speedtch usbatm.h,1.4,1.5 usbatm2.c,1.13,1.14
duncan.sands at math.u-psud.fr
Mon Feb 7 17:43:16 EST 2005
On Monday 07 February 2005 19:15, Roman Kagan wrote:
> Ups, didn't see your new message which answers my questions, sorry.
> I agree that my first two arguments are subjective, but...
> On Mon, Feb 07, 2005 at 06:52:28PM +0100, Duncan Sands wrote:
> > > 3) if we ever come to publish some info from the subdrivers in sysfs,
> > > the .cleanup will be a must (as the only way to handle the
> > > degenerate case of open files in sysfs while removing the device)
> > Well, we could (and probably should) just return an error when someone tries
> > to read info for a subdriver that has been disconnected.
> I was talking about something like
> (sleep 120; cat) < /sys/foo/bar &
> modprobe -r subdriver
> Due to this being possible any sysfs stuff is _required_ to provide an
> asynchronous cleanup function to the sysfs core.
there is no contradiction. I don't know anything about sysfs, but this kind of
thing always happens when a driver creates files. One way to do things is to hold
a reference to the struct usbatm_data instance as long as the files are around.
Access to minidriver data is protected by a lock that lives in this instance.
During disconnect, the lock is taken and the pointer to the minidriver data
is cleared. When reading from a file, the lock is taken before copying minidriver
data to the file. If the pointer is NULL, then the file operation is made to fail.
There is no need to take a reference to the _minidriver's_ data.
By the way, maybe I should explain my point of view: minidrivers register and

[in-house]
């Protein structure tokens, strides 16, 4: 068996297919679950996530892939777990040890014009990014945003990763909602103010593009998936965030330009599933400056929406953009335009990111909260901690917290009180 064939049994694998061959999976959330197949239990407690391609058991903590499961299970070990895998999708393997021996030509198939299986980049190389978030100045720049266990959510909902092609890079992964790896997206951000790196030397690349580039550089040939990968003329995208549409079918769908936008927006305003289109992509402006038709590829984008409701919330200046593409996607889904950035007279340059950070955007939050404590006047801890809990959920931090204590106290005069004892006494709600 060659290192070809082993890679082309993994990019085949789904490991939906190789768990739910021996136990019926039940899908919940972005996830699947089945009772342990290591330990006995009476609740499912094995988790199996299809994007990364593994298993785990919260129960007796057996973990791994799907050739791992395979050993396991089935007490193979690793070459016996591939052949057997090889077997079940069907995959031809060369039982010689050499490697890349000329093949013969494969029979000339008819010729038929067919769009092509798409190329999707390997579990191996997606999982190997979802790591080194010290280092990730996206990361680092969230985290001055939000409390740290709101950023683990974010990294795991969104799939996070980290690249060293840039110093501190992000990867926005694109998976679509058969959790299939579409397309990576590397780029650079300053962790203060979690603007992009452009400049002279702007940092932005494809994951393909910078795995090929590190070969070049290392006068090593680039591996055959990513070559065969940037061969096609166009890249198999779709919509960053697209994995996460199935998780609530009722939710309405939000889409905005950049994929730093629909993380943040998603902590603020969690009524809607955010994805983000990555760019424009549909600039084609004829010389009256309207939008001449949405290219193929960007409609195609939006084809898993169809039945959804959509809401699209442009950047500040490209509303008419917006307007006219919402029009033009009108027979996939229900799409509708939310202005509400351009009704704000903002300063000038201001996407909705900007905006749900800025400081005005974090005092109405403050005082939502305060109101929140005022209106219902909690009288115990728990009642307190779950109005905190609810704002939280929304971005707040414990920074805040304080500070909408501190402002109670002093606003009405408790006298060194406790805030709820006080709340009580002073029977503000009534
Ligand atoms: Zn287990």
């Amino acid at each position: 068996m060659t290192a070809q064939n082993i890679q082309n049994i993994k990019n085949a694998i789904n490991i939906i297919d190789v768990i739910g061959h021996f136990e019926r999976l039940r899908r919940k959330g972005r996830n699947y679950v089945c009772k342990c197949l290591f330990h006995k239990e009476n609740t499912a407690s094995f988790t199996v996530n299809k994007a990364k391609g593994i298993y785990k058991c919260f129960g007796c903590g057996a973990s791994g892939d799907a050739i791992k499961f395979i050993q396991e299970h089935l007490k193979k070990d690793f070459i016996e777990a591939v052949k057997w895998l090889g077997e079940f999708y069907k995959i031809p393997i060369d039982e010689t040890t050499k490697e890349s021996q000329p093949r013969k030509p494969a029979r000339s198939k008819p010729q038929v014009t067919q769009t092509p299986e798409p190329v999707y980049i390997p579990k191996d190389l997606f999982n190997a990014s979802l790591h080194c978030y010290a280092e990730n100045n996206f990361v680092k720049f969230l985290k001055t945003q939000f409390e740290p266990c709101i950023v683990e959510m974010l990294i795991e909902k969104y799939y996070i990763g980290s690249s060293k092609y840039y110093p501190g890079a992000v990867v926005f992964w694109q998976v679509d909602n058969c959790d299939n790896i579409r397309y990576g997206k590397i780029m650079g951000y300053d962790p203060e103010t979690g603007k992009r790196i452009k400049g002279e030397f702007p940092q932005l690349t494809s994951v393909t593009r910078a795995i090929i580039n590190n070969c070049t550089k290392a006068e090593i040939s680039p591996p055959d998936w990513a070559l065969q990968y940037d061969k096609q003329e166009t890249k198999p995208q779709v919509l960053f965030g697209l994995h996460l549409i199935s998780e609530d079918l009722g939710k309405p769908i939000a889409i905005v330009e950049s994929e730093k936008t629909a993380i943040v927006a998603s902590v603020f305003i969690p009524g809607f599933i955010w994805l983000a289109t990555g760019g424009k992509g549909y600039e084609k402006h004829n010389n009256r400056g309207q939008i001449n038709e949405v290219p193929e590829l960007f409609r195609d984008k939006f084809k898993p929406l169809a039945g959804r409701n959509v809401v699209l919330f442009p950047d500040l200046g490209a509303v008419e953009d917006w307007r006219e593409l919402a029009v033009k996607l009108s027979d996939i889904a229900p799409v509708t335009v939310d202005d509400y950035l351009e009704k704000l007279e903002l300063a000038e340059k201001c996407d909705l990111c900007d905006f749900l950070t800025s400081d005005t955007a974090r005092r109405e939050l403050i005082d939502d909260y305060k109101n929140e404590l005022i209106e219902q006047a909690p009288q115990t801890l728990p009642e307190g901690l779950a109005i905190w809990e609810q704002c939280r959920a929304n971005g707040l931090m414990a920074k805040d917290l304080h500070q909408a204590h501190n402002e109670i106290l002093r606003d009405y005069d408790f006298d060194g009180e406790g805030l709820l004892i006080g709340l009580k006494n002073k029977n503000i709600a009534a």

deregister themselves with usbatm core. [Right now, registration is done via
USB probing, and deregistration is implicitly done by device disconnect. That
is kind of twisted/muddled up, but nevermind :)] Anyway, the core can exploit
the minidriver's methods (and, implicitly, data) from the moment a minidriver
is registered, but not after a minidriver is deregistered. That's how a lot of
the kernel does things, and it is simple and clear. I would like things to be
that way for usbatm too. It also has the advantage that minidrivers can be unloaded
at any time: they just have to deregister themselves when unloaded.
In our case, since deregistration coincides with device disconnect, this means
that the usbatm core needs to arrange things so that it doesn't try to access
the minidriver in any way after the disconnect method returns. In particular,
the heavy_init kernel thread must not be running after disconnect. So the
disconnect method is obliged to wait for the thread to exit. There is no escape
if you want the above simple registration/deregistration model. Likewise for sysfs
attributes: if the minidriver has gone (deregistered), then you mustn't access its
data, and the file method must fail. There is no choice. Since I want that simple
registration/deregistration model (at least I think I do!), inevitably I want the
synchronous thread implementation, and also some way of handling sysfs attributes
without keeping a reference to the minidriver's data.
In short, if you want to argue against waiting for the kernel thread to exit (please
feel free to do so), or holding onto the minidriver's data, you need to argue against
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